Referring to South Africa as New World wine mostly does it a disservice. The first vines were planted in the mid seventeenth century.
As a wine producing country, its insular market until the end of apartheid meant the regional identities we see in other countries: Burgundy, Barossa, Chianti etc. haven’t been clearly defined. For many years the price of grapes was set by KWV, a kind of country-wide cooperative/monopoly.
What mattered most was avoiding a surplus of production. As grapevines were brought over with European settlers, the majority of plantings are international varieties. Though as in every other wine producing regions, growers would cross species in order to produce new varieties with different characteristics.
The most famous? Pinotage. The merits and flaws of pinotage are as complex and muddied as you could possibly imagine but it’s not become the hallmark of great South African wine that some had hoped. Instead a new variety has emerged as the variety to try. It’s the Loire grape, Chenin Blanc. It’s so popular that there’s nearly twice the amount planted in South Africa than the whole of France.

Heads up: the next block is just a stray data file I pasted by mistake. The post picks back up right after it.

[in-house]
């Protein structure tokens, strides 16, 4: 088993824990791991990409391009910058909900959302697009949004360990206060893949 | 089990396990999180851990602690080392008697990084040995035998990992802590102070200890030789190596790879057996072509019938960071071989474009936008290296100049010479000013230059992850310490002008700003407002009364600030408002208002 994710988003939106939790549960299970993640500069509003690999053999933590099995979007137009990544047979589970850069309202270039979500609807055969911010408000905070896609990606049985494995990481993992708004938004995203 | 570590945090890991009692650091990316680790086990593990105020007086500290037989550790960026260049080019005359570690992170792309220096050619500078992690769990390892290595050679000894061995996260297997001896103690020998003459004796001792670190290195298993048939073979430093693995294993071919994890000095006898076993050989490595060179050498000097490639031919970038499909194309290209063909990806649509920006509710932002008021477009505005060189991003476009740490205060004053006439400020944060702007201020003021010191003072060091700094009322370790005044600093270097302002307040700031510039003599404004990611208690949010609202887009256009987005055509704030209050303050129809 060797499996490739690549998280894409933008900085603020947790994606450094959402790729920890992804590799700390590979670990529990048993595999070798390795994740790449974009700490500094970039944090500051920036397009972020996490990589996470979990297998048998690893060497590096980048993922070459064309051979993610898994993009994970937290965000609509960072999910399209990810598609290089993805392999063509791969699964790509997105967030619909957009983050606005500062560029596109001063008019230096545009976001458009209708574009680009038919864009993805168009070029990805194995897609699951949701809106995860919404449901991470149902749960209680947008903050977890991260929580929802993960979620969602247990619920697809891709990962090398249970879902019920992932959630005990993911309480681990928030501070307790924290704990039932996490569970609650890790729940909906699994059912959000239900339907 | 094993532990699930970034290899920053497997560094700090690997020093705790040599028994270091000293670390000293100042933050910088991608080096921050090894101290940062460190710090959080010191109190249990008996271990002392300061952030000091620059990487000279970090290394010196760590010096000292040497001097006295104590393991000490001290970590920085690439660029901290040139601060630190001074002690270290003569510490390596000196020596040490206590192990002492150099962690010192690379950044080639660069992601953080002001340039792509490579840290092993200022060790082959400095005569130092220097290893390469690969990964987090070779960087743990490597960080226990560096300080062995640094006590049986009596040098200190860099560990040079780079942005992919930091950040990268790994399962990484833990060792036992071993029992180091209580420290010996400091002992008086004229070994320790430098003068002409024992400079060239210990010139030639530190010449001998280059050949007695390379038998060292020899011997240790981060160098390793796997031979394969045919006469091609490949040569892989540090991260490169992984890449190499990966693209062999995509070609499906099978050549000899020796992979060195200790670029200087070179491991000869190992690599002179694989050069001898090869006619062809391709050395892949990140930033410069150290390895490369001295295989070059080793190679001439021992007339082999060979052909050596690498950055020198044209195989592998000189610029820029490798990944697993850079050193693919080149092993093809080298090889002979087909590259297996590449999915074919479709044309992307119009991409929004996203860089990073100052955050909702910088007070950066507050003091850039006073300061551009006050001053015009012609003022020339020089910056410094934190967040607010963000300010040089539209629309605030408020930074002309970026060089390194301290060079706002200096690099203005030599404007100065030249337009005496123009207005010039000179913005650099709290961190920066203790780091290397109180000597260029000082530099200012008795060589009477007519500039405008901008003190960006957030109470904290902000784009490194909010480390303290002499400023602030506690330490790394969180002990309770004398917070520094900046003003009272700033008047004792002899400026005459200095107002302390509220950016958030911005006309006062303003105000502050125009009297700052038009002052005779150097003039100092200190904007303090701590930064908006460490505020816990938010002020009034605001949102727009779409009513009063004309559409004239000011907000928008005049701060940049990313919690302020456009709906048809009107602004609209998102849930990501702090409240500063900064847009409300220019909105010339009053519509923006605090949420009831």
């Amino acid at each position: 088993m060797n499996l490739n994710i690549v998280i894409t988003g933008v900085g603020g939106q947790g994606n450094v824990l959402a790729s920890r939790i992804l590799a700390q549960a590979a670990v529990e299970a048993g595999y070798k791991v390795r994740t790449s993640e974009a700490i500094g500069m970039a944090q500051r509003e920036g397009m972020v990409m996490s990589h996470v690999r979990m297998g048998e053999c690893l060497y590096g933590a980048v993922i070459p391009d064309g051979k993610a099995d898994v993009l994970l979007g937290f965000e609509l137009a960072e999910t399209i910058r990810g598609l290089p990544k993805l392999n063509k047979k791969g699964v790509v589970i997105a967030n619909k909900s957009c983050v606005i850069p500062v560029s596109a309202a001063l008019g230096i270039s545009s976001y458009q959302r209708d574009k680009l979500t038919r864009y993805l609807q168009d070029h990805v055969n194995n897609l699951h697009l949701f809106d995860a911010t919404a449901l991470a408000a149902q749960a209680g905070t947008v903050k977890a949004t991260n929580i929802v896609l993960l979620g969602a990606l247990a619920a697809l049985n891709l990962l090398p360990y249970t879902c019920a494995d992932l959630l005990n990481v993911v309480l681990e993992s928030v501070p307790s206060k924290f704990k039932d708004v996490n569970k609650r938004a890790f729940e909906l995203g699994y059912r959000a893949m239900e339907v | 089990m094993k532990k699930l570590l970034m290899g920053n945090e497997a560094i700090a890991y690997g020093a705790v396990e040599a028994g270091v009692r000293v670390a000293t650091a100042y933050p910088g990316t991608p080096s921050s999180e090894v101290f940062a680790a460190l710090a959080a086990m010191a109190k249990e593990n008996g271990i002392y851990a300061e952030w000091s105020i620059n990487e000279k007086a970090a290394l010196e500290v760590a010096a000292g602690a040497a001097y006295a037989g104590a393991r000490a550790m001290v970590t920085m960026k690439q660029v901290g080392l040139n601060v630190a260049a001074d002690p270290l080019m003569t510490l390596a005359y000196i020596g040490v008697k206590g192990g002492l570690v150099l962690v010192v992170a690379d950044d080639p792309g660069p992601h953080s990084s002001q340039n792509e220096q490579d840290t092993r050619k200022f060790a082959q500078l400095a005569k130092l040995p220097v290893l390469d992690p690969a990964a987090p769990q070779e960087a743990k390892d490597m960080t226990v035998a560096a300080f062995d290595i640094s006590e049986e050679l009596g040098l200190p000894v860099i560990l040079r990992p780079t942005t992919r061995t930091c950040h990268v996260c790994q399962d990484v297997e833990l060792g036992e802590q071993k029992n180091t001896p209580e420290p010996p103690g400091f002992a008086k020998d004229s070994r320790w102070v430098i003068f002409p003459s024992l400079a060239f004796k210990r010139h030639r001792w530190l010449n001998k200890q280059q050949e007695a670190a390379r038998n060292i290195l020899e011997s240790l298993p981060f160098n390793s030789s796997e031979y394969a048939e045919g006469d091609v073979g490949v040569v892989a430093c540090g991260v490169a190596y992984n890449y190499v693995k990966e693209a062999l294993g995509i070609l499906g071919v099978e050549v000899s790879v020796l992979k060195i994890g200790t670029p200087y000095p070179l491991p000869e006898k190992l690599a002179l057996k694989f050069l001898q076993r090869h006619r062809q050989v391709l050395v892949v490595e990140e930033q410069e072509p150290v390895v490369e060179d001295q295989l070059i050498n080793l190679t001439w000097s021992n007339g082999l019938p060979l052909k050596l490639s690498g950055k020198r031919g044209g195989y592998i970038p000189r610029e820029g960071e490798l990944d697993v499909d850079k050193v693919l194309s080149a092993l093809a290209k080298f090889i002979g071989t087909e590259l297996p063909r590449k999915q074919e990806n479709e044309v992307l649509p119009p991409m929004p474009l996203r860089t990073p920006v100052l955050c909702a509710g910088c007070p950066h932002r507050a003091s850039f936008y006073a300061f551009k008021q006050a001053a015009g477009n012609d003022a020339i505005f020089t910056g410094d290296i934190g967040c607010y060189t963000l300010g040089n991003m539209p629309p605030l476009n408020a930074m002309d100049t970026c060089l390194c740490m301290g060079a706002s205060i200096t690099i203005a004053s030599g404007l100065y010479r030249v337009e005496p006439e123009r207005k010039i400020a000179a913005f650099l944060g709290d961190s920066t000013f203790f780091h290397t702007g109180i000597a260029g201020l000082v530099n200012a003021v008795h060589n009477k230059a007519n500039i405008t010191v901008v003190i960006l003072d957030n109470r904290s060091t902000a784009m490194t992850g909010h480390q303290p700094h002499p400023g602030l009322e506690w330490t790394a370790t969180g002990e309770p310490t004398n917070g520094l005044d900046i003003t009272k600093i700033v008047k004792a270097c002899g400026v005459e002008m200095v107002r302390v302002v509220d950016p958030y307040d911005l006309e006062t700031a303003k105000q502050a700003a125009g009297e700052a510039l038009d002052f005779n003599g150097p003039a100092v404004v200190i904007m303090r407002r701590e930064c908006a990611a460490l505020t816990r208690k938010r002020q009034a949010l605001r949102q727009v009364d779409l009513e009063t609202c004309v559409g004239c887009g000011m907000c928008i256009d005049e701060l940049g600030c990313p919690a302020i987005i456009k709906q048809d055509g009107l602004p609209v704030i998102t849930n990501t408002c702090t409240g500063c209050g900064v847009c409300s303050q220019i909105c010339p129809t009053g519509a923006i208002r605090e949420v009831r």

Chenin Blanc could be described as the ‘other white grape’. It lacks the history and pomposity of Chardonnay in its use of the great wines of Burgundy. It lacks the instant recognition of Sauvignon Blanc.
In fact, it’s similar to Riesling in that you’ll find different levels of sweetness in the wines. Not perhaps the most encouraging of comparisons given popularity levels. However in South Africa, as in the Loire, it is stunning.
This variety with its high levels of acidity suits South Africa’s climate down to the ground. Warmth is key. The Loire has historically struggled with Chenin Blanc in cooler years.
South African Chenin Blanc is a real treat with food. Anything with a slightly spicier edge works wonderfully with the sweeter fruit flavours.
Want to read more about grape varieties? Read this next: Pinot Noir, An Ode To A Fickle Grape